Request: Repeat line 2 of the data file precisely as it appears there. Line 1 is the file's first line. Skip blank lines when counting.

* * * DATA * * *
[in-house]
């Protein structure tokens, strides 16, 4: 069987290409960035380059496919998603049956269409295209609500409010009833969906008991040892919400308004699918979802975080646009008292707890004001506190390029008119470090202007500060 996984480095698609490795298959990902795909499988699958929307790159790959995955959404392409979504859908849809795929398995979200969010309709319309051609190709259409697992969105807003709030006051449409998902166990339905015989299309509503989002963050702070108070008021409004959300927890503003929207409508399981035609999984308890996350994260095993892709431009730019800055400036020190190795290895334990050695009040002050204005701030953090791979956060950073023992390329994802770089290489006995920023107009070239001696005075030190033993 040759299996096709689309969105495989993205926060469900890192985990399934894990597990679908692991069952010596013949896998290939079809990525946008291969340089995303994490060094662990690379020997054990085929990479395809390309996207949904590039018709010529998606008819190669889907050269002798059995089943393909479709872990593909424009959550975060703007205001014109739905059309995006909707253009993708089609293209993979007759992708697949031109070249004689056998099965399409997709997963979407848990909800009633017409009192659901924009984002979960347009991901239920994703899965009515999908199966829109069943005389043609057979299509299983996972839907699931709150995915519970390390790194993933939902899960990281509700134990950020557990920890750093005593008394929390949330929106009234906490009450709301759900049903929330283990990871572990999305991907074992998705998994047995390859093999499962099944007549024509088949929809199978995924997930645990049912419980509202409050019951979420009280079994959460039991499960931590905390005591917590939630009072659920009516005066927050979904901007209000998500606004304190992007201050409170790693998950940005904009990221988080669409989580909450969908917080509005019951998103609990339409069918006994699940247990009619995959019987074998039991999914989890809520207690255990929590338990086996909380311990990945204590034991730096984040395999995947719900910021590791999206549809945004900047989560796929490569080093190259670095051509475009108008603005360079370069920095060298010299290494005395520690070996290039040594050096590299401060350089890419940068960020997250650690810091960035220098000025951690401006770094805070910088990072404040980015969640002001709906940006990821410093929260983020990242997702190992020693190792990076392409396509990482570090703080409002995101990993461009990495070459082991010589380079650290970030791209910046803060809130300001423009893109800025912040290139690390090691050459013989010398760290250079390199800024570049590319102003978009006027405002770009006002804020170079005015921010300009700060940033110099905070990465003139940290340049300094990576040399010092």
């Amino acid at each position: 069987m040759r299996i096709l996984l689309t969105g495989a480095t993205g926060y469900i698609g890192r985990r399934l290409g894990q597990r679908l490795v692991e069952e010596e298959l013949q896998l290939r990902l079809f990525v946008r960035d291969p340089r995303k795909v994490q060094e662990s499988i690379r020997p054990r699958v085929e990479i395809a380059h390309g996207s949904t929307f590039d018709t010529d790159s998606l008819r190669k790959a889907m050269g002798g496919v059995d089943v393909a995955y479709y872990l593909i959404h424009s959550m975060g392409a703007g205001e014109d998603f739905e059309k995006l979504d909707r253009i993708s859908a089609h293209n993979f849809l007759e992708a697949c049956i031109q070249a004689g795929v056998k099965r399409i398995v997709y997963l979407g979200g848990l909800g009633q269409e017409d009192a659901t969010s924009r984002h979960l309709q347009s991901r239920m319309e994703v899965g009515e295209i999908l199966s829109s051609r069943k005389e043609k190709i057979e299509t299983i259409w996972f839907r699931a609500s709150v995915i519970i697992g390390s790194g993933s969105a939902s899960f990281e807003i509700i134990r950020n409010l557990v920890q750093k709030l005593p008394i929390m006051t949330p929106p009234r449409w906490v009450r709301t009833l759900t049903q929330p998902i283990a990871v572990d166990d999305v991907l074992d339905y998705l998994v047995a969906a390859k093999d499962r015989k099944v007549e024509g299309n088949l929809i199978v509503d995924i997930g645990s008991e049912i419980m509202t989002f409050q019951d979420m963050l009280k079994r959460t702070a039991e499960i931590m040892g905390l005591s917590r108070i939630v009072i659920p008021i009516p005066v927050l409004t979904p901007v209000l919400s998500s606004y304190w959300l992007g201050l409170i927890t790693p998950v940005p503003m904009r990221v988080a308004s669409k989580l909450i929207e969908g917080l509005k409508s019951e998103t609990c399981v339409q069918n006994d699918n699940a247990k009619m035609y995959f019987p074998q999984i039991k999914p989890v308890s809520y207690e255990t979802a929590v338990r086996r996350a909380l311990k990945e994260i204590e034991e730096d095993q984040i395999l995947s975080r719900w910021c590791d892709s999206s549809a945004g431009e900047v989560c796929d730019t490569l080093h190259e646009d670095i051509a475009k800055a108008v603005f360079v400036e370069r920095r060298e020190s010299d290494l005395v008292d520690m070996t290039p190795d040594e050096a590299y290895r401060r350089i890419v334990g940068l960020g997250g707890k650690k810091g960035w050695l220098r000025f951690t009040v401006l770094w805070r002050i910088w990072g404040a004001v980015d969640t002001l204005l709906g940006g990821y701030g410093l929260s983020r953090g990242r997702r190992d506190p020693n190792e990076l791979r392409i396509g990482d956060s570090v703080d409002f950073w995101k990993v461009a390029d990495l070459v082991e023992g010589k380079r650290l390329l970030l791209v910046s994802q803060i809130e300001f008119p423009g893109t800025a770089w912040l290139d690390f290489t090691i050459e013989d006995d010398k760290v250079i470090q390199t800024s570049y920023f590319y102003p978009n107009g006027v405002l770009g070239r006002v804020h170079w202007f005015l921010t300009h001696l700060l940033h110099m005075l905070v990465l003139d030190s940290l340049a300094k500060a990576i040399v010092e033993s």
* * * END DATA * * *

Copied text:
């Protein structure tokens, strides 16, 4: 069987290409960035380059496919998603049956269409295209609500409010009833969906008991040892919400308004699918979802975080646009008292707890004001506190390029008119470090202007500060 996984480095698609490795298959990902795909499988699958929307790159790959995955959404392409979504859908849809795929398995979200969010309709319309051609190709259409697992969105807003709030006051449409998902166990339905015989299309509503989002963050702070108070008021409004959300927890503003929207409508399981035609999984308890996350994260095993892709431009730019800055400036020190190795290895334990050695009040002050204005701030953090791979956060950073023992390329994802770089290489006995920023107009070239001696005075030190033993 040759299996096709689309969105495989993205926060469900890192985990399934894990597990679908692991069952010596013949896998290939079809990525946008291969340089995303994490060094662990690379020997054990085929990479395809390309996207949904590039018709010529998606008819190669889907050269002798059995089943393909479709872990593909424009959550975060703007205001014109739905059309995006909707253009993708089609293209993979007759992708697949031109070249004689056998099965399409997709997963979407848990909800009633017409009192659901924009984002979960347009991901239920994703899965009515999908199966829109069943005389043609057979299509299983996972839907699931709150995915519970390390790194993933939902899960990281509700134990950020557990920890750093005593008394929390949330929106009234906490009450709301759900049903929330283990990871572990999305991907074992998705998994047995390859093999499962099944007549024509088949929809199978995924997930645990049912419980509202409050019951979420009280079994959460039991499960931590905390005591917590939630009072659920009516005066927050979904901007209000998500606004304190992007201050409170790693998950940005904009990221988080669409989580909450969908917080509005019951998103609990339409069918006994699940247990009619995959019987074998039991999914989890809520207690255990929590338990086996909380311990990945204590034991730096984040395999995947719900910021590791999206549809945004900047989560796929490569080093190259670095051509475009108008603005360079370069920095060298010299290494005395520690070996290039040594050096590299401060350089890419940068960020997250650690810091960035220098000025951690401006770094805070910088990072404040980015969640002001709906940006990821410093929260983020990242997702190992020693190792990076392409396509990482570090703080409002995101990993461009990495070459082991010589380079650290970030791209910046803060809130300001423009893109800025912040290139690390090691050459013989010398760290250079390199800024570049590319102003978009006027405002770009006002804020170079005015921010300009700060940033110099905070990465003139940290340049300094990576040399010092």